Pinkerton and his fellow News Watch panelists got a chuckle out of this NewsBuster's fond wish which concluded the item: "Oh to be an olive when Joe and Rachel sip martinis together at the MSNBC TGIF."
By Brent Baker | May 22, 2010 | 2:35 PM EDT
ABC and NBC rushed to get stories onto the air Friday night delivering left-wing talking points against the new social studies curriculum guidelines passed by the Texas State Board of Education, as both portrayed conservative Christians as the enemies of accurate history. Reality wasn’t good enough for ABC, which framed its lead story around “Rewriting History?” and saw no liberals in the “big controversy,” yet also tried to discredit the conservatives by highlighting “some of the things the conservatives tried and failed to do.”

ABC’s Dan Harris fretted “the new standards require that textbooks mention pillars of the conservative movement, like the Moral Majority the National Rifle Association, and the Contract with America with no liberal counter balance.” Harris, acting as more of a prosecutor than a journalist, then ran archived clips of him demanding from board chairman Don McLeroy:
- What do you say to people who say that you are, in essence, imposing your political and religious views on school children?

- If the Founding Fathers really wanted this to be a Christian nation, why is there no mention of Christianity or Jesus in the Constitution?
Instead of citing any other examples of awful new guidelines, Harris went to ones not added: “Here are some of the things the conservatives tried and failed to do: Have the President called by his full name, Barack Hussein Obama, which some called an attempt to raise questions about his faith, and even rename the slave trade as the Atlantic Triangular Trade.”
By Noel Sheppard | May 22, 2010 | 12:58 PM EDT

"Dating is difficult. In fact, many times it's so uncomfortable that you have to look for creative ways to unwind after an unsuccessful night out."

So begins NBC's synopsis for a new "romantic comedy" expected to premiere in 2011.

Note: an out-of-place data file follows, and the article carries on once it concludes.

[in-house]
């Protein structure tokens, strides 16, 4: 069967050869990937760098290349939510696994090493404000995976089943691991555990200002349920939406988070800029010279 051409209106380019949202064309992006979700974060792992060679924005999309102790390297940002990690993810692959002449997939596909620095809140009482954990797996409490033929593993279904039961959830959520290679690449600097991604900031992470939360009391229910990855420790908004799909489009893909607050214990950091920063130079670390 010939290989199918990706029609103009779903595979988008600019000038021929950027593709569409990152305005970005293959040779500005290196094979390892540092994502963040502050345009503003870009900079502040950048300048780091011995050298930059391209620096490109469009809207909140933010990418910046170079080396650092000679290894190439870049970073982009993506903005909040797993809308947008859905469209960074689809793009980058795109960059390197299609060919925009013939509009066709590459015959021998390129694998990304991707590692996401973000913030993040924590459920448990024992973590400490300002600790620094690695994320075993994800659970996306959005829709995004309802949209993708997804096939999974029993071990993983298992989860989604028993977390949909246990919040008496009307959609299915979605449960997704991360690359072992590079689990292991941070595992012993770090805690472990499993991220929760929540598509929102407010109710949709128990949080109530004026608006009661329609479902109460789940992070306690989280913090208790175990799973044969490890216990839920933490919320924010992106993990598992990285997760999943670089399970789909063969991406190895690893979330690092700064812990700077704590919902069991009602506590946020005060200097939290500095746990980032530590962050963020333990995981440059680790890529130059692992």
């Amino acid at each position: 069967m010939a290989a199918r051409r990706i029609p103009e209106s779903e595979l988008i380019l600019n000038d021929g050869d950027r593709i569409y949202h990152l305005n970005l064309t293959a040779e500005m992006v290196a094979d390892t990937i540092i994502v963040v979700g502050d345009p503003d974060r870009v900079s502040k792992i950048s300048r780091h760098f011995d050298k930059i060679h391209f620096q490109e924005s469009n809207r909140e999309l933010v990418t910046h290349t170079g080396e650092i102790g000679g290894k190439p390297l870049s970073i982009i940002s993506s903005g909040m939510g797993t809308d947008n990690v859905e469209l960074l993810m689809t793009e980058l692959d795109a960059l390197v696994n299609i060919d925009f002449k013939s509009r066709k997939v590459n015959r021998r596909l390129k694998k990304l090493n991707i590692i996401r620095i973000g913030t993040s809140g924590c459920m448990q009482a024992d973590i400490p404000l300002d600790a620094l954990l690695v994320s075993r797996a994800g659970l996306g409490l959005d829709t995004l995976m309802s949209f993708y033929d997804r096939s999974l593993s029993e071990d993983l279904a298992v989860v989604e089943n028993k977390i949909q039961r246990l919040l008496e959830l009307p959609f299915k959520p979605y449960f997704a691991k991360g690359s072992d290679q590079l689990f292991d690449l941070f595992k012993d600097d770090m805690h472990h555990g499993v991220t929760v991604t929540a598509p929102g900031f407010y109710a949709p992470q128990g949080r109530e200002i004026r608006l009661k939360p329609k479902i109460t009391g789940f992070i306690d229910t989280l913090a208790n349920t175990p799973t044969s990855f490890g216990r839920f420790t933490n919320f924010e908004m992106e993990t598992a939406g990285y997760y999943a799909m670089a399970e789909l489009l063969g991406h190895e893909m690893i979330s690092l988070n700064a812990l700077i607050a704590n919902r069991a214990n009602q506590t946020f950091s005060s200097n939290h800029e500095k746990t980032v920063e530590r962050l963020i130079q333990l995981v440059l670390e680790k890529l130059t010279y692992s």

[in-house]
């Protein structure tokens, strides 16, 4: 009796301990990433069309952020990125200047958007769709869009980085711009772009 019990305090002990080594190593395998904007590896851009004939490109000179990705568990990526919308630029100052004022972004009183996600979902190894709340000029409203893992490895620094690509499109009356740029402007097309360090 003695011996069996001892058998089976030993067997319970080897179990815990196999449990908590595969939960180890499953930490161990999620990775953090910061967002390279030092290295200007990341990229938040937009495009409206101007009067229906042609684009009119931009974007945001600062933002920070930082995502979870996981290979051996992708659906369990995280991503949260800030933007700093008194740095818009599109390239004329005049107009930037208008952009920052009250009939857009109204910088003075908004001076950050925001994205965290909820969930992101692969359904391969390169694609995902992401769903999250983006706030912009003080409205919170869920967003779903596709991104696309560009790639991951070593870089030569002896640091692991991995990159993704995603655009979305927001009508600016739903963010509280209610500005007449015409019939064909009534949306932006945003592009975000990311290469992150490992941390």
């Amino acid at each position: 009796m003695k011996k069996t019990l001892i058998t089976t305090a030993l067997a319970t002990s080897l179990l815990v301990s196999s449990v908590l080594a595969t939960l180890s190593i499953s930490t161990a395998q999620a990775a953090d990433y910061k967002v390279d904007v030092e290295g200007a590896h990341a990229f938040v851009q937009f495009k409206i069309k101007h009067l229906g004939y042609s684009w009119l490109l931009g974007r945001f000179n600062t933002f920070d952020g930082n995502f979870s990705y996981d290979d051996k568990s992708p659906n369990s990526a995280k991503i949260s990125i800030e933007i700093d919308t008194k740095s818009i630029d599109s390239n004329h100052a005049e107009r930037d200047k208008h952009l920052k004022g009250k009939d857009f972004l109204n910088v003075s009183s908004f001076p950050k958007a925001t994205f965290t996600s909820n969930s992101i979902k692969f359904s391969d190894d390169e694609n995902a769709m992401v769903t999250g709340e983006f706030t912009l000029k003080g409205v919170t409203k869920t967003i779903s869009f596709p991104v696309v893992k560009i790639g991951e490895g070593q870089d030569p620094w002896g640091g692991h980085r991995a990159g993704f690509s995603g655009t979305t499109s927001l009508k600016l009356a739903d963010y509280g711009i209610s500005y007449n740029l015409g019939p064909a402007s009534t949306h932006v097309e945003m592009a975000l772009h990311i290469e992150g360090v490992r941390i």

In "Friends With Benefits," "Ben, Sara, Hoon, Aaron and Riley are a group of close friends who do just that. After a bad date, they turn to each other for moral (and sometimes physical) support."

The synopsis continues, "Hey, what are friends for?" (preview video follows with commentary):

By Tom Blumer | May 22, 2010 | 10:48 AM EDT
DanielPearlInIslamistCaptorsVid2002President Barack Obama's statement just before he signed the Freedom of the Press Act on Monday painfully avoided reality to the point of giving offense. If it became widely known, it would likely become very problematic.

Here is what the President said that was particularly offensive (bolds are mine):

And obviously the loss of Daniel Pearl was one of those moments that captured the world’s imagination because it reminded us of how valuable a free press is, and it reminded us that there are those who would go to any length in order to silence journalists around the world.

Two key administration-protecting original news disseminators picked up on the need to keep the bolded words out of their news coverage of the event. The Associated Press, which usually (i.e., almost always) quotes the president in related stories, provided no quotes in its terse five-paragraph report, the first four of which follow (for fair use and discussion purposes, of course):